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Neurology. 2002 Oct 8;59(7):1051-7.

Midlife adiposity and the future risk of Parkinson's disease.

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Division of Biostatistics and Epidemiology, University of Virginia School of Medicine, Charlottesville, USA.



Evidence suggests that nigrostriatal system disorders are associated with PD and adiposity. Whether patterns of adiposity coexist or predate clinical PD is unknown. This report examines the relation between midlife adiposity and the risk of PD.


Measurement of adiposity occurred from 1965 to 1968 in 7,990 men in the Honolulu Heart Program (aged 45 to 68 years and without PD). Adiposity measures included body mass index (BMI), subscapular skinfold thickness (SSF), and triceps skinfold thickness (TSF). Follow-up for incident PD occurred over a 30-year period.


During the course of follow-up, PD was observed in 137 men. Among the measures of adiposity, age-adjusted incidence of PD increased threefold from 3.7/10,000 person-years in the bottom quartile of TSF (1 to 5 mm) to 11.1/10,000 person-years in the top quartile (11 to 32 mm, p < 0.001). Effects of TSF on PD were independent of cigarette smoking, coffee consumption, physical activity, daily caloric and fat intake, and the other measures of adiposity (p < 0.001). Whereas rates of PD were lowest in the bottom quartile of BMI and SSF vs higher quartiles, associations with PD were weaker than they were for TSF. The effect of TSF on clinical onset before age 65 years was similar to the effect that was observed in later life.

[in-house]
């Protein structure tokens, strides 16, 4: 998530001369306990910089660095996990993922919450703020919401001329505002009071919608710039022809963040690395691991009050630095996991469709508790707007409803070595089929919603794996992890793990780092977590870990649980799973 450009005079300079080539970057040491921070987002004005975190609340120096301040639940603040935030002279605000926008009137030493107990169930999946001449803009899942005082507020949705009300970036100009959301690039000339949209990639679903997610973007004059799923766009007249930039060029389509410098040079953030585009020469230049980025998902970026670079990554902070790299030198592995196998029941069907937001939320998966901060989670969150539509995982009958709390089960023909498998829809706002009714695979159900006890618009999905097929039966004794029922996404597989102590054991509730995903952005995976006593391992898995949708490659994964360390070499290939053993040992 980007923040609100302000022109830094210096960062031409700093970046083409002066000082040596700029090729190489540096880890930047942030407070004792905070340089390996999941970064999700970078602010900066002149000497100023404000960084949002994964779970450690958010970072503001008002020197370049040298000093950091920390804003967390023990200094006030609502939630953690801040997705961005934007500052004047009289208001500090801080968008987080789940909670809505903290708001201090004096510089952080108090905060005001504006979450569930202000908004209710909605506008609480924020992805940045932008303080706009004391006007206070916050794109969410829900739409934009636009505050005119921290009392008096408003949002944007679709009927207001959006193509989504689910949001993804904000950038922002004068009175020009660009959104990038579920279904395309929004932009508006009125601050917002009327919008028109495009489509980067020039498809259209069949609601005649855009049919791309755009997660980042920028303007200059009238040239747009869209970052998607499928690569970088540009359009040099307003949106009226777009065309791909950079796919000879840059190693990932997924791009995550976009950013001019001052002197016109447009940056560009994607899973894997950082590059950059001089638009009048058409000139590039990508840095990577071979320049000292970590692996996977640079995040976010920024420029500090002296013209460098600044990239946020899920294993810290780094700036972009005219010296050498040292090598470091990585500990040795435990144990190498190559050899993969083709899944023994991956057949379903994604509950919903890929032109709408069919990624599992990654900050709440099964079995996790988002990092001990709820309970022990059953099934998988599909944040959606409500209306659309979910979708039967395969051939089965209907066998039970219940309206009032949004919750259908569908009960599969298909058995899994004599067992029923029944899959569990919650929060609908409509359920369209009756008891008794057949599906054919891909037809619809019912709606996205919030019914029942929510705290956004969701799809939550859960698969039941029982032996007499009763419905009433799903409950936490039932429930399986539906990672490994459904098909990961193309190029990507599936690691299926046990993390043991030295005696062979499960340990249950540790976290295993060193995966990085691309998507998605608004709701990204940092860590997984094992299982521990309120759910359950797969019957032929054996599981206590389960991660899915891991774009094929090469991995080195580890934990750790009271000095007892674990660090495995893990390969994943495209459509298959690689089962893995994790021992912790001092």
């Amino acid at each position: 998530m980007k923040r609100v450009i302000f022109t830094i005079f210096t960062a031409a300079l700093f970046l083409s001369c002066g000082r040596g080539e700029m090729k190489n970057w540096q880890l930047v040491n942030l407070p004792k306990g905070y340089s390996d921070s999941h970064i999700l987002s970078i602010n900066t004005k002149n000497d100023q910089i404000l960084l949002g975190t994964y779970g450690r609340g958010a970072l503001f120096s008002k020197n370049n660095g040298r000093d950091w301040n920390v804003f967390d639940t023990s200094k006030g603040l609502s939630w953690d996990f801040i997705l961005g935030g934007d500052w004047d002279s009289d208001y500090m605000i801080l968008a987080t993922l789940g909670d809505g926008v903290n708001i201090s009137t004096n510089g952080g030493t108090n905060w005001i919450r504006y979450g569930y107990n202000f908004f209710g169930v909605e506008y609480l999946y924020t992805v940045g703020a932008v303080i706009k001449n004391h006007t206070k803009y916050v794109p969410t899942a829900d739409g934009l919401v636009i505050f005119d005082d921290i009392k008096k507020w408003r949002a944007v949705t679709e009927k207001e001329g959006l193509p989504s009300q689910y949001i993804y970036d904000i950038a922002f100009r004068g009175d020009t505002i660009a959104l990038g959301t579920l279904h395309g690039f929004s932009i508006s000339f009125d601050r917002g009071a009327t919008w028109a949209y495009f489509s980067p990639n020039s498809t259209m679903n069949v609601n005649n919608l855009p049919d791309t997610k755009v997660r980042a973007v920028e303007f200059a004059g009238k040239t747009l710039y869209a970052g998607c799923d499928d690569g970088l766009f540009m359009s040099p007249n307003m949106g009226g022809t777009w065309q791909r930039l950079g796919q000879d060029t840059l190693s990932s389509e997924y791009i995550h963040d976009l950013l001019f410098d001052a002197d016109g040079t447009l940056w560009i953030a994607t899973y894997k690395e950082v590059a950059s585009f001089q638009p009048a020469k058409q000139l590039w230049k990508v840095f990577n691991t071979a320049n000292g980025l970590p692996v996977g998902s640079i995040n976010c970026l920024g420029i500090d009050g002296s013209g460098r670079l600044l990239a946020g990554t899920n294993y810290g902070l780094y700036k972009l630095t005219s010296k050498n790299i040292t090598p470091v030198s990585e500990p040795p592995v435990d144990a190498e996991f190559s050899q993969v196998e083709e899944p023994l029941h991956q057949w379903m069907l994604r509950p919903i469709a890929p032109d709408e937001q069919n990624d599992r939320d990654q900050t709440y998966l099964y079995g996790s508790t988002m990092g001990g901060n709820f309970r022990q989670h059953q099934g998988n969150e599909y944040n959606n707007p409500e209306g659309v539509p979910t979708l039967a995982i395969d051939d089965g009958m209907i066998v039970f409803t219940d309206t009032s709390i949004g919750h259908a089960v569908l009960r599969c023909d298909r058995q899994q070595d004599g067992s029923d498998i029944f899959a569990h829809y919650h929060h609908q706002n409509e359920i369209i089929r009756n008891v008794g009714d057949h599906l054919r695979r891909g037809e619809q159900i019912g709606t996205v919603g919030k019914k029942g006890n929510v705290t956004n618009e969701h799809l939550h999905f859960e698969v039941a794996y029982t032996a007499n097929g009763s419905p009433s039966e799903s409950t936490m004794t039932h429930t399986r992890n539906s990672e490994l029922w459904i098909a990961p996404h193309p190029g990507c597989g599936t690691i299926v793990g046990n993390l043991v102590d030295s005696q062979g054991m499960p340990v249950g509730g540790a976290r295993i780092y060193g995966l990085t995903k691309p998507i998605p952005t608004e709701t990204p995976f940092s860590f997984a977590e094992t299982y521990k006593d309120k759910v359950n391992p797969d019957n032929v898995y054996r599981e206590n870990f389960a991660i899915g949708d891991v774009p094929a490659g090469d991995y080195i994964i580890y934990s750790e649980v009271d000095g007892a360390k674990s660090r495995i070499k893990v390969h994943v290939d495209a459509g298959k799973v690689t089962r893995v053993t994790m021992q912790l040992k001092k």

Increased triceps skinfold thickness measured in midlife is associated with an elevated risk of future PD. Whether patterns of adiposity reflect a unique metabolic pathology in individuals at a high risk of PD warrants further study.

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